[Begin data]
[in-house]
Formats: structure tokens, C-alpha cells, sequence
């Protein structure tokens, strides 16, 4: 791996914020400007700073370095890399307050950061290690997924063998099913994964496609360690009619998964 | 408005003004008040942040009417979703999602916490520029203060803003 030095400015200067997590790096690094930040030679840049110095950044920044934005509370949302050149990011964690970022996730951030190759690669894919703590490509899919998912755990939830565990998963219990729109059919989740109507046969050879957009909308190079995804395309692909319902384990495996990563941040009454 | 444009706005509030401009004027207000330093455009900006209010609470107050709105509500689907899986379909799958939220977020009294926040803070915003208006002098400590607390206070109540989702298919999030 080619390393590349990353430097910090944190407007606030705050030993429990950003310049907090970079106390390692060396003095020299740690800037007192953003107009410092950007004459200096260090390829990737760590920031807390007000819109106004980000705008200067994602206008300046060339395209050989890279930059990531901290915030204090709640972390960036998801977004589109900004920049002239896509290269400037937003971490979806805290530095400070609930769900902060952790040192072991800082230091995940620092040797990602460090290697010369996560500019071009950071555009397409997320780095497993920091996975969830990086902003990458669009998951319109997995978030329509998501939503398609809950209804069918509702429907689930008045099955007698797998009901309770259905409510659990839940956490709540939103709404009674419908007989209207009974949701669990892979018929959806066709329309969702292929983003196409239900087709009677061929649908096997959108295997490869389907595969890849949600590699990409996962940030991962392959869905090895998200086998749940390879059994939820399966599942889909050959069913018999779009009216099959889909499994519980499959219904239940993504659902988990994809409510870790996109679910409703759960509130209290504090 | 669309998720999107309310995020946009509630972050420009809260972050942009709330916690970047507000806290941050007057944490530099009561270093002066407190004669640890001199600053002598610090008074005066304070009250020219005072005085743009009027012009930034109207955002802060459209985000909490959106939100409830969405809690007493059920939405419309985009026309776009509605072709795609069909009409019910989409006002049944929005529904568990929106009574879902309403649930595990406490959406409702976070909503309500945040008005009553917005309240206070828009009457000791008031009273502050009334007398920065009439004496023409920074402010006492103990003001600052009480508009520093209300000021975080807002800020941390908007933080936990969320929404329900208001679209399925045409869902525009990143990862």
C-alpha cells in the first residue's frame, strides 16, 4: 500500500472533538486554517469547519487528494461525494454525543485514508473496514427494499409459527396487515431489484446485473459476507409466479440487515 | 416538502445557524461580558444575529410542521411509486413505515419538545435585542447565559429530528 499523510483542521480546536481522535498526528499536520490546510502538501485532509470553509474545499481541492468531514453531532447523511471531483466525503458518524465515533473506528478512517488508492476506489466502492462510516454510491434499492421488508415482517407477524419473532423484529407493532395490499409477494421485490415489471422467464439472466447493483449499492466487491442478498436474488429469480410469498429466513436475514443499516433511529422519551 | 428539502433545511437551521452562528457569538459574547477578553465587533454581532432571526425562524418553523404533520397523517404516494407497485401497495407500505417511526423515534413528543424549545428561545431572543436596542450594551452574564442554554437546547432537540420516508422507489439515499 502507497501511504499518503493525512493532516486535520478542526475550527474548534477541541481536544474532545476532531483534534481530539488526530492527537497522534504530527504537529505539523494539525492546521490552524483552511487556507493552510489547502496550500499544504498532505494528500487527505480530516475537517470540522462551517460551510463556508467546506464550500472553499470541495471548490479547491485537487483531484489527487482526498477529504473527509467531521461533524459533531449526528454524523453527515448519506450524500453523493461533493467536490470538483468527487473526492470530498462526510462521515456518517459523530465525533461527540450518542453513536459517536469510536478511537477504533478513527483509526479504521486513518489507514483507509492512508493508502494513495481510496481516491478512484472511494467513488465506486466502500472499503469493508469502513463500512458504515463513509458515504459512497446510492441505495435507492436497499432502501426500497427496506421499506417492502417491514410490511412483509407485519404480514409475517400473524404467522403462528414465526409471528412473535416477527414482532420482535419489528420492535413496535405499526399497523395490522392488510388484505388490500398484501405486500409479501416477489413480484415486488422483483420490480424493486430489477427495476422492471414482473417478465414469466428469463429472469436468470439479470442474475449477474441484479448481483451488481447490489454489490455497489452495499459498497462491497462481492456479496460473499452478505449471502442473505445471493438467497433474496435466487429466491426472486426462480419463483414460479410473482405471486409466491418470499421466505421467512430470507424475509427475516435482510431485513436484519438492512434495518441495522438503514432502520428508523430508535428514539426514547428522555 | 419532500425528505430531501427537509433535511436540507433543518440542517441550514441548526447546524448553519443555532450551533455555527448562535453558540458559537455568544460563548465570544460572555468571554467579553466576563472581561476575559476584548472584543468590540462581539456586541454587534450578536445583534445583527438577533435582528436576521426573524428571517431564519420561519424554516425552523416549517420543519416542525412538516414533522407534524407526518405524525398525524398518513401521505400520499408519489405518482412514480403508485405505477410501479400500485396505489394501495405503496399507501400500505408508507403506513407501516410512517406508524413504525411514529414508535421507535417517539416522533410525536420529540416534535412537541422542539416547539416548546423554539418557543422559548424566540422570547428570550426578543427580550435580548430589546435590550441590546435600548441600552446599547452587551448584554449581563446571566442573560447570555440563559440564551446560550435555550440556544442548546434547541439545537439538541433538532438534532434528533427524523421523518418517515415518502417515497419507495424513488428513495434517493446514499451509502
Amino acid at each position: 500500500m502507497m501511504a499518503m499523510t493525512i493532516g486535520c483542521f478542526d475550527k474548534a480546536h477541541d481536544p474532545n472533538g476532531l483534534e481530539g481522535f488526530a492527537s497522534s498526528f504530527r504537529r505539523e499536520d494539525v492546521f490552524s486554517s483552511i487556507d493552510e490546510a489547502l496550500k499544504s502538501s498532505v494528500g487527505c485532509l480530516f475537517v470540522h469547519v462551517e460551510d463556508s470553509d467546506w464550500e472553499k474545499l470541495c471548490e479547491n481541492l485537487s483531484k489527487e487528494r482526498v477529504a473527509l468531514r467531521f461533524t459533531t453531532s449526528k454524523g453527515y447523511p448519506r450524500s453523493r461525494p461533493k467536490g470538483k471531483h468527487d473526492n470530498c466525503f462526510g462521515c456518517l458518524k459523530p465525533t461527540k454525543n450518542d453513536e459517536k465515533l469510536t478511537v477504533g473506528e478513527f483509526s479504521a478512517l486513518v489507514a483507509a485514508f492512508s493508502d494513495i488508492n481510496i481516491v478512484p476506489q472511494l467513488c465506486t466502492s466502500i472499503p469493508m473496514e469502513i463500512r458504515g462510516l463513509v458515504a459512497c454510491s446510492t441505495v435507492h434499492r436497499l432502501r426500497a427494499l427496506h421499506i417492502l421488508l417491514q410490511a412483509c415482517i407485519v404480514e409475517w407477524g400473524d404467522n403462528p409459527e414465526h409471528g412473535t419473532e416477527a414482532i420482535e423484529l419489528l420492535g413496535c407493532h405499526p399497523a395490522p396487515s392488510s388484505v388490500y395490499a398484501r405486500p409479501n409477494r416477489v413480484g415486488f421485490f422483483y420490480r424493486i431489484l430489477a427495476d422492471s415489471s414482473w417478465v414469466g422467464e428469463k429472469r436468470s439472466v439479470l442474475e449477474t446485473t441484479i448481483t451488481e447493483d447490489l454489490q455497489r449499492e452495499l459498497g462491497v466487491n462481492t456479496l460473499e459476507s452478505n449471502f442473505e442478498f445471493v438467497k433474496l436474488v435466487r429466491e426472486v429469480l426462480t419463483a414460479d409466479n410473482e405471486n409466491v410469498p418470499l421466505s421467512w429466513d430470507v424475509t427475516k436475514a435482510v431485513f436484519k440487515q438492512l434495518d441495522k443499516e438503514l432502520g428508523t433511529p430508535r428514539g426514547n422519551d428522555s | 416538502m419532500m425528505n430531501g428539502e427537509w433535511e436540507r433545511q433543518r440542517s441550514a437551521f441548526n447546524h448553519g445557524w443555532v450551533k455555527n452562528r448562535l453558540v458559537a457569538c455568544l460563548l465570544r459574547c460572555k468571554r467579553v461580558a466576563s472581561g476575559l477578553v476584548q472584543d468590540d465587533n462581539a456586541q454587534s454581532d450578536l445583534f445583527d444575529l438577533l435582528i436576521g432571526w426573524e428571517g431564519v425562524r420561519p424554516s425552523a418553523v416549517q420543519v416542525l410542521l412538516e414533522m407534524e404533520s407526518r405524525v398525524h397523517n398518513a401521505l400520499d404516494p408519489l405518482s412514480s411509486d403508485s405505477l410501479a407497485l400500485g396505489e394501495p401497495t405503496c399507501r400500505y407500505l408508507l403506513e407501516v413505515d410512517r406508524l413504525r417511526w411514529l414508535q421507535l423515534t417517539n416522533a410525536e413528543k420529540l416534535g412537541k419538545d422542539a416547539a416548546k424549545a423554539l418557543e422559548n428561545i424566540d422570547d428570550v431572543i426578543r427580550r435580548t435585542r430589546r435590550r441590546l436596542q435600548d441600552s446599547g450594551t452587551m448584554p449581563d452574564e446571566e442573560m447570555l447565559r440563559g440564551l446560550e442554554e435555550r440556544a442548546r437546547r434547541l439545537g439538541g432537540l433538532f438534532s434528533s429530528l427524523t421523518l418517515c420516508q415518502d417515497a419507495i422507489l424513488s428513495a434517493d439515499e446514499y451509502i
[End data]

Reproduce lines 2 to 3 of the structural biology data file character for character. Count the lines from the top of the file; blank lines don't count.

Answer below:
Formats: structure tokens, C-alpha cells, sequence
């Protein structure tokens, strides 16, 4: 791996914020400007700073370095890399307050950061290690997924063998099913994964496609360690009619998964 | 408005003004008040942040009417979703999602916490520029203060803003 030095400015200067997590790096690094930040030679840049110095950044920044934005509370949302050149990011964690970022996730951030190759690669894919703590490509899919998912755990939830565990998963219990729109059919989740109507046969050879957009909308190079995804395309692909319902384990495996990563941040009454 | 444009706005509030401009004027207000330093455009900006209010609470107050709105509500689907899986379909799958939220977020009294926040803070915003208006002098400590607390206070109540989702298919999030 080619390393590349990353430097910090944190407007606030705050030993429990950003310049907090970079106390390692060396003095020299740690800037007192953003107009410092950007004459200096260090390829990737760590920031807390007000819109106004980000705008200067994602206008300046060339395209050989890279930059990531901290915030204090709640972390960036998801977004589109900004920049002239896509290269400037937003971490979806805290530095400070609930769900902060952790040192072991800082230091995940620092040797990602460090290697010369996560500019071009950071555009397409997320780095497993920091996975969830990086902003990458669009998951319109997995978030329509998501939503398609809950209804069918509702429907689930008045099955007698797998009901309770259905409510659990839940956490709540939103709404009674419908007989209207009974949701669990892979018929959806066709329309969702292929983003196409239900087709009677061929649908096997959108295997490869389907595969890849949600590699990409996962940030991962392959869905090895998200086998749940390879059994939820399966599942889909050959069913018999779009009216099959889909499994519980499959219904239940993504659902988990994809409510870790996109679910409703759960509130209290504090 | 669309998720999107309310995020946009509630972050420009809260972050942009709330916690970047507000806290941050007057944490530099009561270093002066407190004669640890001199600053002598610090008074005066304070009250020219005072005085743009009027012009930034109207955002802060459209985000909490959106939100409830969405809690007493059920939405419309985009026309776009509605072709795609069909009409019910989409006002049944929005529904568990929106009574879902309403649930595990406490959406409702976070909503309500945040008005009553917005309240206070828009009457000791008031009273502050009334007398920065009439004496023409920074402010006492103990003001600052009480508009520093209300000021975080807002800020941390908007933080936990969320929404329900208001679209399925045409869902525009990143990862």